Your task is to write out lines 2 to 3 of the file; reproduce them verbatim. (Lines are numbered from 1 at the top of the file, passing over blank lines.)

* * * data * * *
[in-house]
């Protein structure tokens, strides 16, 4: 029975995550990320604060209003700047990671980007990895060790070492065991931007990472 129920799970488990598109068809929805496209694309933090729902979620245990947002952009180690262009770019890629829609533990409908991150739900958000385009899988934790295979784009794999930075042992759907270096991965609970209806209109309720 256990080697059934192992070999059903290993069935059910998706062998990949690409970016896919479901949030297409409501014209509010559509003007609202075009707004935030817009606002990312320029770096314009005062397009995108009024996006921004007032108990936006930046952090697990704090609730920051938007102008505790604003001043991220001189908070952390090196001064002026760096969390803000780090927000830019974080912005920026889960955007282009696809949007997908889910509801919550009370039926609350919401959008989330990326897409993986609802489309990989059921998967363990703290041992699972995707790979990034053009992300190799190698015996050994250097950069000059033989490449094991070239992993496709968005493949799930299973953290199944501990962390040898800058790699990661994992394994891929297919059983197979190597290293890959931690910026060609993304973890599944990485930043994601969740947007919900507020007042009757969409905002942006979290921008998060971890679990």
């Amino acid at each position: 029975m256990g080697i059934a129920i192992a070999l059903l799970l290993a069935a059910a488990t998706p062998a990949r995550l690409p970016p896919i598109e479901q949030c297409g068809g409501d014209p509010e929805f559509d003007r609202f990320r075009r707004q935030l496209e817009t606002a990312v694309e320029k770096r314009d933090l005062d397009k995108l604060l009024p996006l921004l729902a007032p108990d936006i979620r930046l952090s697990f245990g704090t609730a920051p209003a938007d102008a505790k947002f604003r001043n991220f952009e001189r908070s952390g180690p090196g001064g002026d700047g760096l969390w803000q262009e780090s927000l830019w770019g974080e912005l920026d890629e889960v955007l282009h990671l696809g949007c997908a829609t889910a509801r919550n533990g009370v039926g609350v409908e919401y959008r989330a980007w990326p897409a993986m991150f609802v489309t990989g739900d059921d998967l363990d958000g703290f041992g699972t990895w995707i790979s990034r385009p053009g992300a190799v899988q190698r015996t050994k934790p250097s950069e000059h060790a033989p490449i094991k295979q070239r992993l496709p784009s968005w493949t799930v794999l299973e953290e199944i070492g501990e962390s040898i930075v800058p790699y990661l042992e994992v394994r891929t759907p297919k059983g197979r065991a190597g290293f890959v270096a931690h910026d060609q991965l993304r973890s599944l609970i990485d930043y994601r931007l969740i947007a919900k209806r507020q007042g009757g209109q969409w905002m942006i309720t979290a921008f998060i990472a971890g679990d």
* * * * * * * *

């Protein structure tokens, strides 16, 4: 029975995550990320604060209003700047990671980007990895060790070492065991931007990472 129920799970488990598109068809929805496209694309933090729902979620245990947002952009180690262009770019890629829609533990409908991150739900958000385009899988934790295979784009794999930075042992759907270096991965609970209806209109309720 256990080697059934192992070999059903290993069935059910998706062998990949690409970016896919479901949030297409409501014209509010559509003007609202075009707004935030817009606002990312320029770096314009005062397009995108009024996006921004007032108990936006930046952090697990704090609730920051938007102008505790604003001043991220001189908070952390090196001064002026760096969390803000780090927000830019974080912005920026889960955007282009696809949007997908889910509801919550009370039926609350919401959008989330990326897409993986609802489309990989059921998967363990703290041992699972995707790979990034053009992300190799190698015996050994250097950069000059033989490449094991070239992993496709968005493949799930299973953290199944501990962390040898800058790699990661994992394994891929297919059983197979190597290293890959931690910026060609993304973890599944990485930043994601969740947007919900507020007042009757969409905002942006979290921008998060971890679990």
């Amino acid at each position: 029975m256990g080697i059934a129920i192992a070999l059903l799970l290993a069935a059910a488990t998706p062998a990949r995550l690409p970016p896919i598109e479901q949030c297409g068809g409501d014209p509010e929805f559509d003007r609202f990320r075009r707004q935030l496209e817009t606002a990312v694309e320029k770096r314009d933090l005062d397009k995108l604060l009024p996006l921004l729902a007032p108990d936006i979620r930046l952090s697990f245990g704090t609730a920051p209003a938007d102008a505790k947002f604003r001043n991220f952009e001189r908070s952390g180690p090196g001064g002026d700047g760096l969390w803000q262009e780090s927000l830019w770019g974080e912005l920026d890629e889960v955007l282009h990671l696809g949007c997908a829609t889910a509801r919550n533990g009370v039926g609350v409908e919401y959008r989330a980007w990326p897409a993986m991150f609802v489309t990989g739900d059921d998967l363990d958000g703290f041992g699972t990895w995707i790979s990034r385009p053009g992300a190799v899988q190698r015996t050994k934790p250097s950069e000059h060790a033989p490449i094991k295979q070239r992993l496709p784009s968005w493949t799930v794999l299973e953290e199944i070492g501990e962390s040898i930075v800058p790699y990661l042992e994992v394994r891929t759907p297919k059983g197979r065991a190597g290293f890959v270096a931690h910026d060609q991965l993304r973890s599944l609970i990485d930043y994601r931007l969740i947007a919900k209806r507020q007042g009757g209109q969409w905002m942006i309720t979290a921008f998060i990472a971890g679990d």